Election 2004 would not be Toomey’s time to shine, but instead of sulking and sitting out, Toomey became President of the Club for Growth. Six years later, Toomey would defeat Sestak, who had in turn defeated the desperate long-term incumbent Arlen Specter during their unlikely, contentious Democratic Primary.
As a U.S Senator, Toomey has not forgotten his roots. He fights for public safety officers. He is pro-life, but he has also taken care to keep the major Democratic hubs, Pittsburgh and Philadelphia, within his reach. The moment he was sworn in, Toomey knew he would endure another bruising fight for his seat in 2016. He supports school choice, and has worked with both sides (sometimes to his political detriment) to ensure student safety in their classrooms.
He has also been a staunch opponent of illegal immigration since his tenure in the House. This Northeastern elected official, 3,000 miles away, did more to commemorate the tragic and tragically unnecessary death of Kate Steinle. He introduced one of two key bills to stop sanctuary cities in this country. My two US Senators did and said nothing, since they side with illegals more than their constituents. Toomey voted against the Gang of Eight bill in 2013.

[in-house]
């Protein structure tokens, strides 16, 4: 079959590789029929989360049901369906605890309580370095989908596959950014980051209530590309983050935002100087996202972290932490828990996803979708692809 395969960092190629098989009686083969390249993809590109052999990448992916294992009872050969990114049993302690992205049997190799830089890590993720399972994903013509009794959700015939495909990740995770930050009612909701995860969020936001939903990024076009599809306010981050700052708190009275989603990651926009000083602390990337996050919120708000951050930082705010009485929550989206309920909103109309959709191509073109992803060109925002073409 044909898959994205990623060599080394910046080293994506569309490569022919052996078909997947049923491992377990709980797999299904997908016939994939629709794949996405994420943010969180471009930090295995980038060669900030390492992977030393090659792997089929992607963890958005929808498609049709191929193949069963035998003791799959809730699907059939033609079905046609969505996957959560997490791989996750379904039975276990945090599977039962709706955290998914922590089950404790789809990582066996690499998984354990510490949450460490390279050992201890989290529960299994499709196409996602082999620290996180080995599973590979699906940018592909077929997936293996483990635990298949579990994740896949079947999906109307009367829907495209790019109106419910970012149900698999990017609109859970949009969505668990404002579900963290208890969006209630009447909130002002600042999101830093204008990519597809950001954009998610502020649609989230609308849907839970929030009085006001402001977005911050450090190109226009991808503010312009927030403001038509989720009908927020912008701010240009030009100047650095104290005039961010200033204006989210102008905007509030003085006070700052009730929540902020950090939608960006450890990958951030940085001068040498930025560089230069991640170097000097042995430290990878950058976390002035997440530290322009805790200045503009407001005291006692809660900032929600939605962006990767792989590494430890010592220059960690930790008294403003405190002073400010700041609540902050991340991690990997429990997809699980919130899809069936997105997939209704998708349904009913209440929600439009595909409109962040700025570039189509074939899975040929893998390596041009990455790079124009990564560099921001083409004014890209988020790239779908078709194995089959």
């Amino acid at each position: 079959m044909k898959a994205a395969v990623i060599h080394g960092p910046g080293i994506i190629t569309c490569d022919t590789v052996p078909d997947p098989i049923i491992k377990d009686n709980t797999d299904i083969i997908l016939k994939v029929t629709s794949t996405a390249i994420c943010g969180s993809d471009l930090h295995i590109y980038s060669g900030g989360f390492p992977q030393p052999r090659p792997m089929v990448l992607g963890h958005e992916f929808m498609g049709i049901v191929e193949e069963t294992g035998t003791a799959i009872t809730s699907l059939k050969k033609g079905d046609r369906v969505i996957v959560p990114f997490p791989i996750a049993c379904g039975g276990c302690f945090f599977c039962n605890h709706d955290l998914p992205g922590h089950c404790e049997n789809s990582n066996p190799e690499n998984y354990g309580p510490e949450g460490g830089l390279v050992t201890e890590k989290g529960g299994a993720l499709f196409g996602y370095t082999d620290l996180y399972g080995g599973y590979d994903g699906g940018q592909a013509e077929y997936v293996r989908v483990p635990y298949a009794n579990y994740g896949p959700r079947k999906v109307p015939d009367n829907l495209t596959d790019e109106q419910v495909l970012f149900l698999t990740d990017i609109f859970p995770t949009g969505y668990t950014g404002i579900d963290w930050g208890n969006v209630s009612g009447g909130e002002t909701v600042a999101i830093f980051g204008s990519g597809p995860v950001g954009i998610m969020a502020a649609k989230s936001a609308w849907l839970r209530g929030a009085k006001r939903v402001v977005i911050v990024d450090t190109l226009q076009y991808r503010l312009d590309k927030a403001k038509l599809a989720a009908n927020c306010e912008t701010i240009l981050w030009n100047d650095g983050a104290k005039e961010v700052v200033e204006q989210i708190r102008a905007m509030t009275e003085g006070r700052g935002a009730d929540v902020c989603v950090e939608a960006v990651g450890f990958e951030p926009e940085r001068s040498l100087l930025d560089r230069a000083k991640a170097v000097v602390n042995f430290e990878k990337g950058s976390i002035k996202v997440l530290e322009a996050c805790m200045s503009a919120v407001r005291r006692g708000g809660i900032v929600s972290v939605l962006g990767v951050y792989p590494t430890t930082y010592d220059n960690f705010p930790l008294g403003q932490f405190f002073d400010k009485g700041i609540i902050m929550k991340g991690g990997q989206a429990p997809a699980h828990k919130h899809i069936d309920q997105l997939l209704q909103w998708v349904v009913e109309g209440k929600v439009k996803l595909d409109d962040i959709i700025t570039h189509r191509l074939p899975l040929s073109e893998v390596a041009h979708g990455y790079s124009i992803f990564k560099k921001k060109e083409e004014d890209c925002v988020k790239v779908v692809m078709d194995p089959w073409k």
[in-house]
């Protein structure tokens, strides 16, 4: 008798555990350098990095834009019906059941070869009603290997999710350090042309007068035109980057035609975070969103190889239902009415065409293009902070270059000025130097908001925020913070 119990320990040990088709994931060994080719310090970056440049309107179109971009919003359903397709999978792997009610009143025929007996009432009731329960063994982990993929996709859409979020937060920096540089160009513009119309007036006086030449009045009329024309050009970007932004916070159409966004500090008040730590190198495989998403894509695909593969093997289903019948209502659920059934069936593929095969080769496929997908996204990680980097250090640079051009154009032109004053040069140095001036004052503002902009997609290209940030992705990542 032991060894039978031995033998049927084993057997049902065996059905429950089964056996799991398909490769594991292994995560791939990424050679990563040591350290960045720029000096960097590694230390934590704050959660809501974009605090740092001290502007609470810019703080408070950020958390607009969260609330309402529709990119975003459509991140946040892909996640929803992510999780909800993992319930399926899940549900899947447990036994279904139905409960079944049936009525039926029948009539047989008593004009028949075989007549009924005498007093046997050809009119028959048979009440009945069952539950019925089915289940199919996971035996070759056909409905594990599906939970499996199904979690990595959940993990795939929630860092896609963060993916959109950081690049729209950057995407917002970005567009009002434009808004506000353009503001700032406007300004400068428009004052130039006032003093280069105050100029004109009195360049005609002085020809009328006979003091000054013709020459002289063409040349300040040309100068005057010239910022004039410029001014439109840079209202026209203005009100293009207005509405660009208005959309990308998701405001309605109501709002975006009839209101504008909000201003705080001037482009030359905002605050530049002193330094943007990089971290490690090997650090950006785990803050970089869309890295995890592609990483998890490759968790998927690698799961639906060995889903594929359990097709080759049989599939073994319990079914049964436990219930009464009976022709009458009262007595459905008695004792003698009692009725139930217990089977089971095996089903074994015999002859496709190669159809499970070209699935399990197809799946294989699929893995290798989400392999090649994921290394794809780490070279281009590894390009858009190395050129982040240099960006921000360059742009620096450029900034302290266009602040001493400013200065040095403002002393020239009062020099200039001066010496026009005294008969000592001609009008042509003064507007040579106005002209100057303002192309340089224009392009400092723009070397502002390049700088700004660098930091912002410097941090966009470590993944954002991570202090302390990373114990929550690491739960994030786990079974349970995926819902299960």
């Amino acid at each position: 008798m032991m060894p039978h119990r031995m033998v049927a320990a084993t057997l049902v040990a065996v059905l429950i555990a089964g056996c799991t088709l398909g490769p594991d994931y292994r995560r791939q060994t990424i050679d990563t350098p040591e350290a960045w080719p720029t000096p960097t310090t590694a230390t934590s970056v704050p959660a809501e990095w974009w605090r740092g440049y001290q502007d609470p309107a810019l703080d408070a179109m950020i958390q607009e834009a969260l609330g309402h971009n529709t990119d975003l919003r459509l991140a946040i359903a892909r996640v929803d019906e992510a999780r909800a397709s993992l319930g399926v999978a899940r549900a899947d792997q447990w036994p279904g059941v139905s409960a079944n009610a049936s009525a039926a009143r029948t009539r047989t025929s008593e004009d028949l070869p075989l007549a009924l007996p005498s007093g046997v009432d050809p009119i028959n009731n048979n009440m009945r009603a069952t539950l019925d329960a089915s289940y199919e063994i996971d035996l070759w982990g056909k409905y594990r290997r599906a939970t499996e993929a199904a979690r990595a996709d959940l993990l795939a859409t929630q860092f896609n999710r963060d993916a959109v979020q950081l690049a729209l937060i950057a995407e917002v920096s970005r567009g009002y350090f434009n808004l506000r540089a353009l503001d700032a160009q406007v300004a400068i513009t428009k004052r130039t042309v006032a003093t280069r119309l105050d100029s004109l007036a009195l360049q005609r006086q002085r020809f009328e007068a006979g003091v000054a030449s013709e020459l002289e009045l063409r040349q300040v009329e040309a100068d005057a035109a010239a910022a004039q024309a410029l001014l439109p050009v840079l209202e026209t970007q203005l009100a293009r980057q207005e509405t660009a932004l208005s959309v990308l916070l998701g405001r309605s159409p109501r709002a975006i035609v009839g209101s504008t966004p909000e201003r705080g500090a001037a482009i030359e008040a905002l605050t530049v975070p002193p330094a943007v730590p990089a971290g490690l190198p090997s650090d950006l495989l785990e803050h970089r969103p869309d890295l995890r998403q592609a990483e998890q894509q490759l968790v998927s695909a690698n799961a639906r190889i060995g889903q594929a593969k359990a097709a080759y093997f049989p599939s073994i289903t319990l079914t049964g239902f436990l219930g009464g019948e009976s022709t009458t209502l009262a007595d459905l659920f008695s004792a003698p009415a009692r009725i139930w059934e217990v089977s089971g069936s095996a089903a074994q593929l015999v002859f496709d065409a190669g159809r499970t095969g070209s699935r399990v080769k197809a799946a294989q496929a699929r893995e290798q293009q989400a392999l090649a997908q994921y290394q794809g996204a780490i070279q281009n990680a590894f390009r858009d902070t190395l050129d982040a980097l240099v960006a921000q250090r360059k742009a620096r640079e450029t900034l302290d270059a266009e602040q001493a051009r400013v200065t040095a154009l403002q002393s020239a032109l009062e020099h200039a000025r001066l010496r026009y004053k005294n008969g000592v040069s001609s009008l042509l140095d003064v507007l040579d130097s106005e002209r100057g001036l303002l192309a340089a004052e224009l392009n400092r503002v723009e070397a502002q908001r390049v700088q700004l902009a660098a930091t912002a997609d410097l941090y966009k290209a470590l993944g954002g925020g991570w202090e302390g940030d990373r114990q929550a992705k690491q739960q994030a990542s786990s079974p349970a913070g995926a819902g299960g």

On financial matters, he voted against the fiscal cliff, tax-raising, hair-rising budget deal in 2012. His brand of take-no-prisoners budgeting is exactly what we need in Washington. I still remember him coming out of the last minute Fiscal Cliff drama, and telling the country at large: “We have to stop the spending! If we have to shut the government down, then let’s do it!”
His sparring in the race of his lifetime has been particularly outstanding. His opponent, Katie McGinty, has to spend more time running away from Crooked Hillary and her anti-working class platform. The Trump card is all played out, too.
Pennsylvania is the key to Election 2016. The Keystone state is within striking distance for Trump. Toomey’s re-election chances are a pure toss-up. Toomey wins, Trump can likely win, and all of us win.